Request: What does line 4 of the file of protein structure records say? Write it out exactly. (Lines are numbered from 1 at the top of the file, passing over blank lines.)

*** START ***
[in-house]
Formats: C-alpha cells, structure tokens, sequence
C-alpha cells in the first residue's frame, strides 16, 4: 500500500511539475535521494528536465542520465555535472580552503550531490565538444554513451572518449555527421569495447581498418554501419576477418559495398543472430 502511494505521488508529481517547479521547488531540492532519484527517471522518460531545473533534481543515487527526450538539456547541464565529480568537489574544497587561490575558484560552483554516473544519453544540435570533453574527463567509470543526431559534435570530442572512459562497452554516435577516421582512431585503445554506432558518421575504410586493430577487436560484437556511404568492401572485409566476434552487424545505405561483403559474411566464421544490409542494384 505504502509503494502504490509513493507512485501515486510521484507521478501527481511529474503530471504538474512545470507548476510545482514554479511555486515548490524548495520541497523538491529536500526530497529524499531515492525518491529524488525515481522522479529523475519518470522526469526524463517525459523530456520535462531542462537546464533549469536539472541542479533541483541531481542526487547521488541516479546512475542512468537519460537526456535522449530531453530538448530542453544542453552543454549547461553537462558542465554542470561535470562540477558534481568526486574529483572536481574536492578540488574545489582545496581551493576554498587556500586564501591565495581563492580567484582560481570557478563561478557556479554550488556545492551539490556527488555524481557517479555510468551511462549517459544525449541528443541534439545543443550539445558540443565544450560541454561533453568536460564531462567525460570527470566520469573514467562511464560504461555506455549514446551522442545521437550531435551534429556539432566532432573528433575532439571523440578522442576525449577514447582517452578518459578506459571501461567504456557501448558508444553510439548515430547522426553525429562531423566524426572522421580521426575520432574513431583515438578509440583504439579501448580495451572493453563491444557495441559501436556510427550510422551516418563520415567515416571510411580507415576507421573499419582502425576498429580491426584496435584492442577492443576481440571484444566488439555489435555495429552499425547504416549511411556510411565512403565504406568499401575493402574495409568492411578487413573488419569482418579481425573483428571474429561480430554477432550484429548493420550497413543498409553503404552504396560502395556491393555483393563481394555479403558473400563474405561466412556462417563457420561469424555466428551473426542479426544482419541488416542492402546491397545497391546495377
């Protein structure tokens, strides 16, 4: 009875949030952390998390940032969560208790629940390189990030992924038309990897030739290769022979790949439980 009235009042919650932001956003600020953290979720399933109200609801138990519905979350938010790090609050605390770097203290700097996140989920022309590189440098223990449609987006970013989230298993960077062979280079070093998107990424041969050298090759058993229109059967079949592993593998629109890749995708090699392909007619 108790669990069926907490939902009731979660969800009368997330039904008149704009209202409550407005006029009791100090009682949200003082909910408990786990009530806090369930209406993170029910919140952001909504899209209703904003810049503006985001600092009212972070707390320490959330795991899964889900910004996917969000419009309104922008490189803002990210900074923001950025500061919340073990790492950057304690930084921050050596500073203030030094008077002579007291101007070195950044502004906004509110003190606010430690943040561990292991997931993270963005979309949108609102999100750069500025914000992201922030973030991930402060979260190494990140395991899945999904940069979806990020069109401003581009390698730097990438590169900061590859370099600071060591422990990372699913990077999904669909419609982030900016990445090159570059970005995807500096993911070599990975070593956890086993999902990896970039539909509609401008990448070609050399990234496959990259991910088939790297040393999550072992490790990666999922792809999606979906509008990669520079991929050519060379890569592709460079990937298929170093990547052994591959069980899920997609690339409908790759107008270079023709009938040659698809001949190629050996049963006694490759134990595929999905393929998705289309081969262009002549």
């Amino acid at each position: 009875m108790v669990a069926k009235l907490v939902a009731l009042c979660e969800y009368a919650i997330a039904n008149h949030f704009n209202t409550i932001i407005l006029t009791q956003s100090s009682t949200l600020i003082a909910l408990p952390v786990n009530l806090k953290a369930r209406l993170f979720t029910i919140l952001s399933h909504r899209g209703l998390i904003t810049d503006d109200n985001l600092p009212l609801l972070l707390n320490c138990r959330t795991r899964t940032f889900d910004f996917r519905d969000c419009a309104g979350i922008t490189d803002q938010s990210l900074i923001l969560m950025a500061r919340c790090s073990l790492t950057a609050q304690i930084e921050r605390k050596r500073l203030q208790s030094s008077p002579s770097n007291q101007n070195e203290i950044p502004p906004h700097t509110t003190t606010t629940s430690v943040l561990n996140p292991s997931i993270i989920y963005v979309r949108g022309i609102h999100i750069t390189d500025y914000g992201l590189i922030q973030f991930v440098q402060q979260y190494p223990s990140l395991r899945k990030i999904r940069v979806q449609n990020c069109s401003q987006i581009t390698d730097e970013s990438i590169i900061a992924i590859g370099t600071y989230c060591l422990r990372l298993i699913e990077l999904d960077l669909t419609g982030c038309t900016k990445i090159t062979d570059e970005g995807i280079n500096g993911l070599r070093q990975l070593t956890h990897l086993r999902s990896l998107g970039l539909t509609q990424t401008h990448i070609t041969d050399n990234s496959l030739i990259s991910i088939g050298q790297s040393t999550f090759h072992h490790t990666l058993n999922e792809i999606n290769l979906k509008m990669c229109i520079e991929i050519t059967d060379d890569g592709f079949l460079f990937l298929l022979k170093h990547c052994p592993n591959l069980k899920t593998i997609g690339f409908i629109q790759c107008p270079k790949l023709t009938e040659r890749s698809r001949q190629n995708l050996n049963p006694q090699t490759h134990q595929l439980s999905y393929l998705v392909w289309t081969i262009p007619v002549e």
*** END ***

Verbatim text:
């Protein structure tokens, strides 16, 4: 009875949030952390998390940032969560208790629940390189990030992924038309990897030739290769022979790949439980 009235009042919650932001956003600020953290979720399933109200609801138990519905979350938010790090609050605390770097203290700097996140989920022309590189440098223990449609987006970013989230298993960077062979280079070093998107990424041969050298090759058993229109059967079949592993593998629109890749995708090699392909007619 108790669990069926907490939902009731979660969800009368997330039904008149704009209202409550407005006029009791100090009682949200003082909910408990786990009530806090369930209406993170029910919140952001909504899209209703904003810049503006985001600092009212972070707390320490959330795991899964889900910004996917969000419009309104922008490189803002990210900074923001950025500061919340073990790492950057304690930084921050050596500073203030030094008077002579007291101007070195950044502004906004509110003190606010430690943040561990292991997931993270963005979309949108609102999100750069500025914000992201922030973030991930402060979260190494990140395991899945999904940069979806990020069109401003581009390698730097990438590169900061590859370099600071060591422990990372699913990077999904669909419609982030900016990445090159570059970005995807500096993911070599990975070593956890086993999902990896970039539909509609401008990448070609050399990234496959990259991910088939790297040393999550072992490790990666999922792809999606979906509008990669520079991929050519060379890569592709460079990937298929170093990547052994591959069980899920997609690339409908790759107008270079023709009938040659698809001949190629050996049963006694490759134990595929999905393929998705289309081969262009002549």